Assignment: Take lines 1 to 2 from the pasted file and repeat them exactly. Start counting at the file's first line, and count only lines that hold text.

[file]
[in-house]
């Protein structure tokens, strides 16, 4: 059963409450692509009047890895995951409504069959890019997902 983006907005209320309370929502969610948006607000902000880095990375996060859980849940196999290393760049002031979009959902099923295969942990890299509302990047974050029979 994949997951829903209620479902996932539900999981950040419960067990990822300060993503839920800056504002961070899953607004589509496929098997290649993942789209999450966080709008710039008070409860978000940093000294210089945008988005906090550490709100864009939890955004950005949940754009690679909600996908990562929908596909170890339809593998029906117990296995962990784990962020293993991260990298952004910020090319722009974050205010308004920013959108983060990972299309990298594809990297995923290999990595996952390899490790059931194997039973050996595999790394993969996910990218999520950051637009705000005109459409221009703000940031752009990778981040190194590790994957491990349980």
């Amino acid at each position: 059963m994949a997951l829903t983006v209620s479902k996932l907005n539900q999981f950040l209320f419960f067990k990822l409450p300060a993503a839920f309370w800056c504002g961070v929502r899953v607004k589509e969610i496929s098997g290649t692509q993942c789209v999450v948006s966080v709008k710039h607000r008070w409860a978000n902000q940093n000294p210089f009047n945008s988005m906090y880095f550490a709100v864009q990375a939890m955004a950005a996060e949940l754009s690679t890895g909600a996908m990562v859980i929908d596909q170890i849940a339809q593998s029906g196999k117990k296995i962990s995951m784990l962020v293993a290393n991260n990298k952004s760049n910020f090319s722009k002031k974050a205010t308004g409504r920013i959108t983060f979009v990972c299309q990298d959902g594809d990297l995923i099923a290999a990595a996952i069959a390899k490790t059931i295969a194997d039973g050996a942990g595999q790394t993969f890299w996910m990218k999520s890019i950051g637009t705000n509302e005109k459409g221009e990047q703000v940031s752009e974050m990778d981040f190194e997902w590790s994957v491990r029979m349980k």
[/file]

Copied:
[in-house]
């Protein structure tokens, strides 16, 4: 059963409450692509009047890895995951409504069959890019997902 983006907005209320309370929502969610948006607000902000880095990375996060859980849940196999290393760049002031979009959902099923295969942990890299509302990047974050029979 994949997951829903209620479902996932539900999981950040419960067990990822300060993503839920800056504002961070899953607004589509496929098997290649993942789209999450966080709008710039008070409860978000940093000294210089945008988005906090550490709100864009939890955004950005949940754009690679909600996908990562929908596909170890339809593998029906117990296995962990784990962020293993991260990298952004910020090319722009974050205010308004920013959108983060990972299309990298594809990297995923290999990595996952390899490790059931194997039973050996595999790394993969996910990218999520950051637009705000005109459409221009703000940031752009990778981040190194590790994957491990349980």